Kathleen Ganley

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Kathleen Ganley
Kathleen Ganley 2015.jpg
Ganley in May 2015
Minister of Justice and Solicitor General of Alberta
In office
May 24, 2015 – April 30, 2019
PremierRachel Notley
Preceded byJonathan Denis
Succeeded byDoug Schweitzer
Member of the Legislative Assembly of Alberta for Calgary-Mountain View
Assumed office
April 16, 2019
Preceded byDavid Swann
Member of the Legislative Assembly of Alberta for Calgary-Buffalo
In office
May 5, 2015 – April 16, 2019
Preceded byKent Hehr
Succeeded byJoe Ceci
Minister of Aboriginal Affairs
In office
May 24, 2015 – February 2, 2016
Preceded byJim Prentice
Succeeded byRichard Feehan
Personal details
Born1976/1977 (age 42–43)
Edmonton, Alberta
Political partyAlberta New Democratic Party
ResidenceCalgary, Alberta
Alma materUniversity of Calgary
OccupationLawyer
PortfolioMinister of Justice and Solicitor General

Kathleen Teresa Ganley (born 1978) is a Canadian lawyer and New Democratic Party of Alberta politician who was elected in the 2015 Alberta general election to the Legislative Assembly of Alberta representing the electoral district of Calgary-Buffalo.[1] On May 24, 2015 she was sworn in as the Minister of Justice and Minister of Aboriginal Affairs for the province of Alberta.[2] On February 2, 2016 six new members were sworn into Alberta's Cabinet, and Kathleen Ganley retained the role of Minister of Justice and Solicitor General for the province of Alberta becoming one of the first non-conservatives to be appointed since the early 1960's.[3]The department of Aboriginal Relations was renamed to Indigenous Relations, reflecting the preference of Indigenous communities, with Richard Feehan appointed Minister of Indigenous Relations.[4]

Life and career[edit]

Ganley was born in Edmonton and moved to Calgary before she turned two.[5] She has degrees in Psychology and in Philosophy from the University of Calgary. She graduated from the University of Calgary faculty of law in 2012. As a lawyer, she specialized in labour and employment.[5] She also worked as a clerk in a provincial court.[6] Ganley gave birth to her first child, a daughter named Wren, in November, 2017.[7]

Electoral history[edit]

2015 general election[edit]

2015 Alberta general election: Calgary-Buffalo
Party Candidate Votes % ±% Expenditures
New Democratic Kathleen Ganley 4,671 35.11 +30.15 $3,118
Progressive Conservative Terry Rock 3,738 28.09 −2.52 $92,068
Liberal David Khan 3,282 24.67 −17.35 $54,749
Wildrose Leah Wamboldt 1,351 10.15 −10.16 $2,900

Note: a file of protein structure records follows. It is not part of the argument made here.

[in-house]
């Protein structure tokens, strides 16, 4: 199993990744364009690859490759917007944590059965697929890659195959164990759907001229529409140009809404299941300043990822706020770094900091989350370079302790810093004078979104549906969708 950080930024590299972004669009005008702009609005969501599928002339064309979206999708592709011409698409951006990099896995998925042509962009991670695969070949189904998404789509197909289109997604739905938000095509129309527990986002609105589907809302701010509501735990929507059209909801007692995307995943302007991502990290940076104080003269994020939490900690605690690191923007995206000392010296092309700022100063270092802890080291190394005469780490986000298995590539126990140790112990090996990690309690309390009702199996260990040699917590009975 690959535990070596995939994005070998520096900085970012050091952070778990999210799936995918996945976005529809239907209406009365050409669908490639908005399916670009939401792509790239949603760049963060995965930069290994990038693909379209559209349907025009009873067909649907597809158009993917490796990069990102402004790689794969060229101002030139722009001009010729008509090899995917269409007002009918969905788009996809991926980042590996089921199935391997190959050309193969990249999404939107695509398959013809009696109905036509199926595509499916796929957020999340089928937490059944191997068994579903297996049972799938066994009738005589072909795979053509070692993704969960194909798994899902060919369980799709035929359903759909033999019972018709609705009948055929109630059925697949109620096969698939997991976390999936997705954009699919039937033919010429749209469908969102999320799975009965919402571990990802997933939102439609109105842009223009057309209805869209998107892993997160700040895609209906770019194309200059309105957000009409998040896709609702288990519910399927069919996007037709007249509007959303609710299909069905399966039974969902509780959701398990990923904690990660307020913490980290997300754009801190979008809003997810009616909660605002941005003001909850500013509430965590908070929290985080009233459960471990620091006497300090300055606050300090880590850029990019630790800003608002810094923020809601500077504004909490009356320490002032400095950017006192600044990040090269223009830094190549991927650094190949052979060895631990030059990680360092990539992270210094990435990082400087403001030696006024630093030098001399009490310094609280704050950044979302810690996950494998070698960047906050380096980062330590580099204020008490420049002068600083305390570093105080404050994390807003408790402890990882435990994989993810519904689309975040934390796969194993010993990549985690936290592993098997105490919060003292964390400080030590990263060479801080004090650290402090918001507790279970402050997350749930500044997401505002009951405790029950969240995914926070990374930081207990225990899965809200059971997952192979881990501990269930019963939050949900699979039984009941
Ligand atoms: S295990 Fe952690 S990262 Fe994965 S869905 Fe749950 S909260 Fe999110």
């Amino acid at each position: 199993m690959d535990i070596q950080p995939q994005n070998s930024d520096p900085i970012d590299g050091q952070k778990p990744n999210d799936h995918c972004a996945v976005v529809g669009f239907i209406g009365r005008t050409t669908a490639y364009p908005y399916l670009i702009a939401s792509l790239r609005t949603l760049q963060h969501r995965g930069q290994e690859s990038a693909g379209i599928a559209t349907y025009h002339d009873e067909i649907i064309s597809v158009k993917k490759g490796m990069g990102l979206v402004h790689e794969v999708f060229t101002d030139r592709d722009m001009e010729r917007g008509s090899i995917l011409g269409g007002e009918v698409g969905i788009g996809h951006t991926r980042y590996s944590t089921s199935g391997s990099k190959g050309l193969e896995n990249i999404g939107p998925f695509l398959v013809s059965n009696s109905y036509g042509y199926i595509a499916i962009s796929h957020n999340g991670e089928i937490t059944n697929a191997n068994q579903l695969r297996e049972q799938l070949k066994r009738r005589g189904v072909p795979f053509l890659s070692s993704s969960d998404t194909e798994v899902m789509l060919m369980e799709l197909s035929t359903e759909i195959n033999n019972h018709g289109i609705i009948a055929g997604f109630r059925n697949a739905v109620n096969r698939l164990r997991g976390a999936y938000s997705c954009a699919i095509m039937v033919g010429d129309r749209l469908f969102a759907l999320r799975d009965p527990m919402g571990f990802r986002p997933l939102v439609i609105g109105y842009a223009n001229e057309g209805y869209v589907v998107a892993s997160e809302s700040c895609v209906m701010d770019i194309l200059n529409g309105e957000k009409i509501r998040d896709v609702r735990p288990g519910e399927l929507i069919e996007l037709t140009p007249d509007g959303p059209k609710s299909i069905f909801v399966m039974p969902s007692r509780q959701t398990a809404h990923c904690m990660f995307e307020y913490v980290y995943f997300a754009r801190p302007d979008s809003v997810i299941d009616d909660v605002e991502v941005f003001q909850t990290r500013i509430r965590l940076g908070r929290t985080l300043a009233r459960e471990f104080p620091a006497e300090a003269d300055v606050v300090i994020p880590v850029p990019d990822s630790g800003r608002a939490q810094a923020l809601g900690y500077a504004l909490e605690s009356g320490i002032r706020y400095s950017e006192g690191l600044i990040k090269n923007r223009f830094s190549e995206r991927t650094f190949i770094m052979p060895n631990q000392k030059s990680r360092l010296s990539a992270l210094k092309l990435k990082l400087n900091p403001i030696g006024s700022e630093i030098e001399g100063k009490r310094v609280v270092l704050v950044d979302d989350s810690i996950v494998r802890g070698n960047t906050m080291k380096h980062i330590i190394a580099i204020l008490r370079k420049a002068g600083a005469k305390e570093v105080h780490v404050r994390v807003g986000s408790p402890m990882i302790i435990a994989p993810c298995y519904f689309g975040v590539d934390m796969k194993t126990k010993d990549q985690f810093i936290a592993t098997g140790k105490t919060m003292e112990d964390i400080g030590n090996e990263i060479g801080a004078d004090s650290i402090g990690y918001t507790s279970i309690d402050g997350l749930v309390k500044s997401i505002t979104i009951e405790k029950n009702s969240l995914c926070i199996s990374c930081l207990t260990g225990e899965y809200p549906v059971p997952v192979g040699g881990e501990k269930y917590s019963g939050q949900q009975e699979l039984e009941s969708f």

Green Sabrina Levac 263 1.98 $500
Total valid votes 13,305 100.0
Rejected, spoiled and declined 193
Turnout 13,498 41.0
Eligible voters 32,950
New Democratic gain from Liberal Swing +16.34
Source: Elections Alberta[8][9]

2019 general election[edit]

2019 Alberta general election: Calgary-Mountain View
Party Candidate Votes % ±%
New Democratic Kathleen Ganley 12,526 47.3 +18.4
United Conservative Jeremy Wong 9,708 36.7 +2.24
Alberta Party Angela Kokott 2,345 8.9 ––
Liberal David Khan 1,474 5.6 -31.07
Green Thana Boonlert 315 1.2 ––
  Independence Monica Friesz 102 0.4 --
Total valid votes 26,470
Rejected, spoiled and declined 296
Registered electors 40,734
Turnout 65.5%
New Democratic gain from Liberal Swing %
Source: Elections Alberta[10]

References[edit]

  1. ^ Howell, Trevor (13 April 2015). "Calgary-Buffalo Riding: Ganley, Khan, Levac, Rock and Wamboldt". Calgary Herald. Retrieved 17 April 2019.
  2. ^ "Rachel Notley sworn in as Alberta premier, reveals cabinet," CBC News, May 24, 2015.
  3. ^ "Meet the Minister: Kathleen Ganley-Justice". Alberta Views - The Magazine for Engaged Citizens. 2018-12-01. Retrieved 2019-11-04.
  4. ^ "Alberta's new Cabinet focused on jobs, economic growth and diversification". Alberta.ca. Retrieved 17 April 2019.
  5. ^ a b "Rachel Notley government features 3 Calgary MLAs in slimmed-down cabinet," CBC News. May 24, 2015.
  6. ^ Darcy Henton, "Kathleen Ganley is the new Justice Minister, Solicitor-General," Calgary Herald, May 24, 2015.
  7. ^ James Wood (28 November 2017). "Justice Minister Ganley goes on maternity leave; Marlin Schmidt to take over". Calgary Herald. Retrieved 17 April 2019.
  8. ^ "2015 Provincial General Election Results". Elections Alberta. Archived from the original on 2017-07-30. Retrieved 2017-07-30.
  9. ^ "2015-2016 Annual Report of the Chief Electoral Officer" (PDF). Elections Alberta. Retrieved 2018-05-02.
  10. ^ "2019 Provincial General Election Results". Elections Alberta. Retrieved 2019-04-27.